Within hours of New York University’s March 28 announcement that Taylor Swift would be this year’s commencement speaker, senior Sean Nesmith started receiving direct messages asking for his price for a graduation ticket.
“I just got DMs from people who found me from an NYU Facebook group—which I thought those groups were closed,” said Nesmith, an international relations and public policy student. “People have been messaging me asking how much for me to sell my tickets.”
Swift will speak to the Class of 2022 at Yankee Stadium on Wednesday, May 18, where she will receive a doctor of fine arts, honoris causa. She is one of six honorary degree recipients this year. Later that same day, the Classes of 2020 and 2021 will have a joint commencement at the stadium, where disability rights activist Judith Heumann will speak. The honorees were nominated by NYU community members—confidentially—and then vetted by university staff, reviewed by the University Senate and ultimately approved by NYU’s Board of Trustees, according to NYU spokesperson John Beckham.
“We’re tremendously proud of the six honorary degree recipients who have agreed to accept this honor and take part in our historic doubleheader commencements this year,” Beckman wrote in an email. “They collectively represent excellence in music, social justice advocacy, the advancement of interracial understanding, neuroscience, education, and American letters.”
But none has caused a greater stir than Swift. So far, Nesmith has received messages from six fans asking if he was selling his commencement tickets. Most told him to name his price; one fan offered $500 for a ticket.
“I’ve gotten long messages like ‘I hope this isn’t crazy. I would love to come.” Nesmith said. “Some messages are to the point, like ‘Are you giving your tickets away?”
Nesmith went semiviral on Twitter after he tweeted one of the messages he got from a Swift fan, who promised to bring a huge sign and megaphone to cheer him on during the ceremony if he sold them a ticket. On Reddit, users are also asking if any NYU seniors are selling tickets.
So far, Nesmith doesn’t know of any classmates who have actually sold their commencement tickets. For one thing, each 2022 graduate only gets two tickets this year. For another, NYU has made it clear that students caught selling tickets could face serious consequences.
The university’s website states that commencement tickets may not be used for advertising, promotion or other trade or commercial purposes. Students caught selling commencement tickets could face disciplinary sanctions, including a delay in receiving their degree or diploma.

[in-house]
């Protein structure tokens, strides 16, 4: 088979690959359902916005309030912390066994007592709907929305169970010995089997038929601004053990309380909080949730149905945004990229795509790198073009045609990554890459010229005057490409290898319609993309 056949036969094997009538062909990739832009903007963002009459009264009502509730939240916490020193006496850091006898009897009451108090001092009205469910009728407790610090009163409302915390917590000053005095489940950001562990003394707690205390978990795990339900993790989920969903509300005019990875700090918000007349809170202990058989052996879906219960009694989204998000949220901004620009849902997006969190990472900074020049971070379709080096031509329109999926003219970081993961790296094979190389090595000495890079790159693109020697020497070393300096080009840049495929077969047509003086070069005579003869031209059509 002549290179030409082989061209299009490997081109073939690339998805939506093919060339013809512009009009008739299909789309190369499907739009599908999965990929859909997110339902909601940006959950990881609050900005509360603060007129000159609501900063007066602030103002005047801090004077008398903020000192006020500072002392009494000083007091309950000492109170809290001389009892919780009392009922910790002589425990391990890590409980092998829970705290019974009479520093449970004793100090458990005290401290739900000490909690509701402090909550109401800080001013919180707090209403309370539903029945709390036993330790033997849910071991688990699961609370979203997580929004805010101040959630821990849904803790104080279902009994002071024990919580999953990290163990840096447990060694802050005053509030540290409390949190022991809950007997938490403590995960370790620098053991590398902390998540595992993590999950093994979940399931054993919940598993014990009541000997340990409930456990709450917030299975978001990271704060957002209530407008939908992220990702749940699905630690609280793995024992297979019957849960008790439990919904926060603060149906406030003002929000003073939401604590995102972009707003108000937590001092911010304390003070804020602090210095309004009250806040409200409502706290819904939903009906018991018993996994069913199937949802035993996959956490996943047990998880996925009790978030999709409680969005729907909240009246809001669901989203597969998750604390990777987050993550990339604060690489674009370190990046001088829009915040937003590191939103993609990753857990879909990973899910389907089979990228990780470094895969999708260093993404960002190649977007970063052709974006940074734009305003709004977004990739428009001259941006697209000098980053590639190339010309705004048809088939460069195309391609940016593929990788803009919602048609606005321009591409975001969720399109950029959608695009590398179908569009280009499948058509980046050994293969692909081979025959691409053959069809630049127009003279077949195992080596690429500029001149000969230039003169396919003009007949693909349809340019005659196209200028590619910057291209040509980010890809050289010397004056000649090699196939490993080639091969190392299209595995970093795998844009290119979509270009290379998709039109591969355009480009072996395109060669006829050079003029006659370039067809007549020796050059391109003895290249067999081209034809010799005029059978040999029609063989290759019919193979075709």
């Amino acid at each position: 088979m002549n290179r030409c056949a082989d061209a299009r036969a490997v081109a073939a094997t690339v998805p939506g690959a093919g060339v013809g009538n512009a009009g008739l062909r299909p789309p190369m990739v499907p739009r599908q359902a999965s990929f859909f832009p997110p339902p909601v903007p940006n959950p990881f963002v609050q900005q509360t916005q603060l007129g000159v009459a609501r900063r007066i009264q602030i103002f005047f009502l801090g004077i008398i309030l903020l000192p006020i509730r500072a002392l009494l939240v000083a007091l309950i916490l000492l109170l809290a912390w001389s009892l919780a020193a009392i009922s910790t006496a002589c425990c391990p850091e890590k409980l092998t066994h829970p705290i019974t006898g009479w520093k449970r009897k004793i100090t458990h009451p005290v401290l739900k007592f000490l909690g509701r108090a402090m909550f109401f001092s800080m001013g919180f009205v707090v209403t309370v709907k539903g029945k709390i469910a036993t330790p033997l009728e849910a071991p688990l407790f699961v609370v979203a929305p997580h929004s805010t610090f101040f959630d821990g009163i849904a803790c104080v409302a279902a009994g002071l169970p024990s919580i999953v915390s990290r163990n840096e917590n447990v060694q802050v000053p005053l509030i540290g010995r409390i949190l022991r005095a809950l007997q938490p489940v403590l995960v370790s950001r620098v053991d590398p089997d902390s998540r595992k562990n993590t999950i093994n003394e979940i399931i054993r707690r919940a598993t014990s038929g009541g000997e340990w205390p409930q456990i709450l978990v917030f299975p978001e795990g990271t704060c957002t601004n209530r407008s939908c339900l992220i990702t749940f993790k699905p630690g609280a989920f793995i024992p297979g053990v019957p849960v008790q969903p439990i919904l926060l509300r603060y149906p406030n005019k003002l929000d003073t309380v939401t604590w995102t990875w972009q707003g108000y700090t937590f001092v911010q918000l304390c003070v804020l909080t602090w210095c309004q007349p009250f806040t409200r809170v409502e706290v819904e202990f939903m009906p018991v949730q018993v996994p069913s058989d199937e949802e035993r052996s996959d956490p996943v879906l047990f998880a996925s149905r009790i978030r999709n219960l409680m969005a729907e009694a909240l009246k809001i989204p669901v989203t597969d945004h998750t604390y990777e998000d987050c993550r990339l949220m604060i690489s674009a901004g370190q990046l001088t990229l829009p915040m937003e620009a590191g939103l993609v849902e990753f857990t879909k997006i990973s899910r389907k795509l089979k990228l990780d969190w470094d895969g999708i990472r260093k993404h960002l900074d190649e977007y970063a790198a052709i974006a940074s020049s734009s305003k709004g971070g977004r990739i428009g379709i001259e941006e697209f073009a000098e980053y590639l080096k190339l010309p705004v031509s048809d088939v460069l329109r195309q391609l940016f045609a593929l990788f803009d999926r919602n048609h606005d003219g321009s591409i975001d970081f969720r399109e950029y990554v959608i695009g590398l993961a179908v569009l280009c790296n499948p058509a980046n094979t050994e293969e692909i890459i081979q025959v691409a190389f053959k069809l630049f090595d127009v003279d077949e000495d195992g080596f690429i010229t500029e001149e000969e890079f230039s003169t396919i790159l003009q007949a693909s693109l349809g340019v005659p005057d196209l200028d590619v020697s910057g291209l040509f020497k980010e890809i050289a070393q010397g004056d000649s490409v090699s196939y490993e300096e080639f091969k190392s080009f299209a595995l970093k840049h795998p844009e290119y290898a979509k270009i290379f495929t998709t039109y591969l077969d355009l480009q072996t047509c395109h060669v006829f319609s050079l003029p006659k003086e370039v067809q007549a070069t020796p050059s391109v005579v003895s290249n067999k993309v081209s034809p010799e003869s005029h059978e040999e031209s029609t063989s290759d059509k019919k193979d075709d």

Beckman said each commencement ticket clearly states that it should not be sold. The prohibition has been a long-standing policy at NYU’s all-university commencement, even before the event was held at Yankee Stadium.
What makes this year unusual is that many of the people clamoring to see Swift have no affiliation with NYU, Beckman said. In past years, students who sold their commencement tickets were selling them to other NYU students who wanted more family members to attend the ceremony, which the administration discourages. Beckman said the university prefers students give up their extra tickets so they can be distributed through a free lottery.
Swift, 32, is one of the world’s most successful pop stars, with a fan base ranging from preteen girls to grandparents. According to Audiense, about 40 percent of Swift’s audience is young adults aged 18 to 24, followed by adults between 25 and 34 and then teens from 13 to 17.
She has won 11 Grammy awards, and her online following is massive. Swift has more than 206 million Instagram followers, 90 million Twitter followers and 11 million TikTok followers. In 2021, she was the only woman on a list of the top 10 highest-paid musicians that year, among the ranks of Jay-Z, the Red Hot Chili Peppers and Bruce Springsteen, Rolling Stone reported. In 2018 she spent more than $50 million to buy a cobblestone block in Tribeca, not far from the NYU campus.
Still, it’s not like she’s giving a graduation concert in Yankee Stadium.
“Folks should know that Ms. Swift—whom we are very honored to have as one of our honorary degree recipients this year—will be speaking, not giving a performance,” Beckman wrote. “Of course, her fans are very avid, so I’m not sure even that awareness will curb their ardor.”
Nesmith is still trying to wrap his head around the public frenzy.
“It’s just crazy that there’s, at least from what I’ve seen in the DMs, a very big lack of awareness of the fact that we would be getting these tickets for our families,” Nesmith said. “But that being said, there is also a big international student population, where it is just purely unfeasible for family members to come, so students do genuinely have tickets to give away.”
Nesmith himself is excited to see Swift speak and believes she will leave a markedly different impression than previous NYU commencement speakers, such as former president Bill Clinton, Supreme Court justice Sonia Sotomayor and Canadian prime minister Justin Trudeau.
“Honestly, I really hope she feeds into her ’22’ song,” Nesmith said. “Because a lot of us will be 22 and it will be the Class of 2022. But I’m excited to hear her and get to say that Taylor Swift was my commencement speaker.”